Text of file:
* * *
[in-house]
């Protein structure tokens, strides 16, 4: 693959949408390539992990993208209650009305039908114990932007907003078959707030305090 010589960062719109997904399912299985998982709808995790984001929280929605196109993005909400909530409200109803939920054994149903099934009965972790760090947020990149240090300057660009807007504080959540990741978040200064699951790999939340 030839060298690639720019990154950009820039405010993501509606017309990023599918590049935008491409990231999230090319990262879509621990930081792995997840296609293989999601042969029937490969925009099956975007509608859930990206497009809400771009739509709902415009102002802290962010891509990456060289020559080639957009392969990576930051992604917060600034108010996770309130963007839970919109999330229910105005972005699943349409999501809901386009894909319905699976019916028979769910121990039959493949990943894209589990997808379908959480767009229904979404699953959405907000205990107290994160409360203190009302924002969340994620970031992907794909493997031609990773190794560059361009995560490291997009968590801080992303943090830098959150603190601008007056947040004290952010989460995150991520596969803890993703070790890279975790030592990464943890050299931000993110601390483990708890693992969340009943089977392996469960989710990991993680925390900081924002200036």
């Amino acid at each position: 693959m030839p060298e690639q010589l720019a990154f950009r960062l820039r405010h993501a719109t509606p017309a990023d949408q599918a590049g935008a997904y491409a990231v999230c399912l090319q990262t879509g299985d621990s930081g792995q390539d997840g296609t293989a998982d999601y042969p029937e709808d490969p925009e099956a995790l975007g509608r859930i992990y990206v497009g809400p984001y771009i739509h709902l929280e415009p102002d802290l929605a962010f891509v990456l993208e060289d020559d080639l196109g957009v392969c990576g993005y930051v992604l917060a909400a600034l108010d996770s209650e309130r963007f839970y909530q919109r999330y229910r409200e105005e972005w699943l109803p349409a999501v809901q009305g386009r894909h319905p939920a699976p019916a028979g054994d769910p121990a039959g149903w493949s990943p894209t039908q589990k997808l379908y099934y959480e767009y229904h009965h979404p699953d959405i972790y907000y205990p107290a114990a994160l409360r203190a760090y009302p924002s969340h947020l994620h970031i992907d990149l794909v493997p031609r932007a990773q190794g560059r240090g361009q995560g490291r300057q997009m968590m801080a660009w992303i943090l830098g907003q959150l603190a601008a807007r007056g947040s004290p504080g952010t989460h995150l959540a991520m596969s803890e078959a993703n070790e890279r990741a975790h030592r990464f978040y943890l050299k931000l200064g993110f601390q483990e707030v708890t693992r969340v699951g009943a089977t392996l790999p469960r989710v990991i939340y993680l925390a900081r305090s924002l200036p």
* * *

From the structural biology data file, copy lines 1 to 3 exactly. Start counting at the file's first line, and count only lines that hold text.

[in-house]
């Protein structure tokens, strides 16, 4: 693959949408390539992990993208209650009305039908114990932007907003078959707030305090 010589960062719109997904399912299985998982709808995790984001929280929605196109993005909400909530409200109803939920054994149903099934009965972790760090947020990149240090300057660009807007504080959540990741978040200064699951790999939340 030839060298690639720019990154950009820039405010993501509606017309990023599918590049935008491409990231999230090319990262879509621990930081792995997840296609293989999601042969029937490969925009099956975007509608859930990206497009809400771009739509709902415009102002802290962010891509990456060289020559080639957009392969990576930051992604917060600034108010996770309130963007839970919109999330229910105005972005699943349409999501809901386009894909319905699976019916028979769910121990039959493949990943894209589990997808379908959480767009229904979404699953959405907000205990107290994160409360203190009302924002969340994620970031992907794909493997031609990773190794560059361009995560490291997009968590801080992303943090830098959150603190601008007056947040004290952010989460995150991520596969803890993703070790890279975790030592990464943890050299931000993110601390483990708890693992969340009943089977392996469960989710990991993680925390900081924002200036």
């Amino acid at each position: 693959m030839p060298e690639q010589l720019a990154f950009r960062l820039r405010h993501a719109t509606p017309a990023d949408q599918a590049g935008a997904y491409a990231v999230c399912l090319q990262t879509g299985d621990s930081g792995q390539d997840g296609t293989a998982d999601y042969p029937e709808d490969p925009e099956a995790l975007g509608r859930i992990y990206v497009g809400p984001y771009i739509h709902l929280e415009p102002d802290l929605a962010f891509v990456l993208e060289d020559d080639l196109g957009v392969c990576g993005y930051v992604l917060a909400a600034l108010d996770s209650e309130r963007f839970y909530q919109r999330y229910r409200e105005e972005w699943l109803p349409a999501v809901q009305g386009r894909h319905p939920a699976p019916a028979g054994d769910p121990a039959g149903w493949s990943p894209t039908q589990k997808l379908y099934y959480e767009y229904h009965h979404p699953d959405i972790y907000y205990p107290a114990a994160l409360r203190a760090y009302p924002s969340h947020l994620h970031i992907d990149l794909v493997p031609r932007a990773q190794g560059r240090g361009q995560g490291r300057q997009m968590m801080a660009w992303i943090l830098g907003q959150l603190a601008a807007r007056g947040s004290p504080g952010t989460h995150l959540a991520m596969s803890e078959a993703n070790e890279r990741a975790h030592r990464f978040y943890l050299k931000l200064g993110f601390q483990e707030v708890t693992r969340v699951g009943a089977t392996l790999p469960r989710v990991i939340y993680l925390a900081r305090s924002l200036p």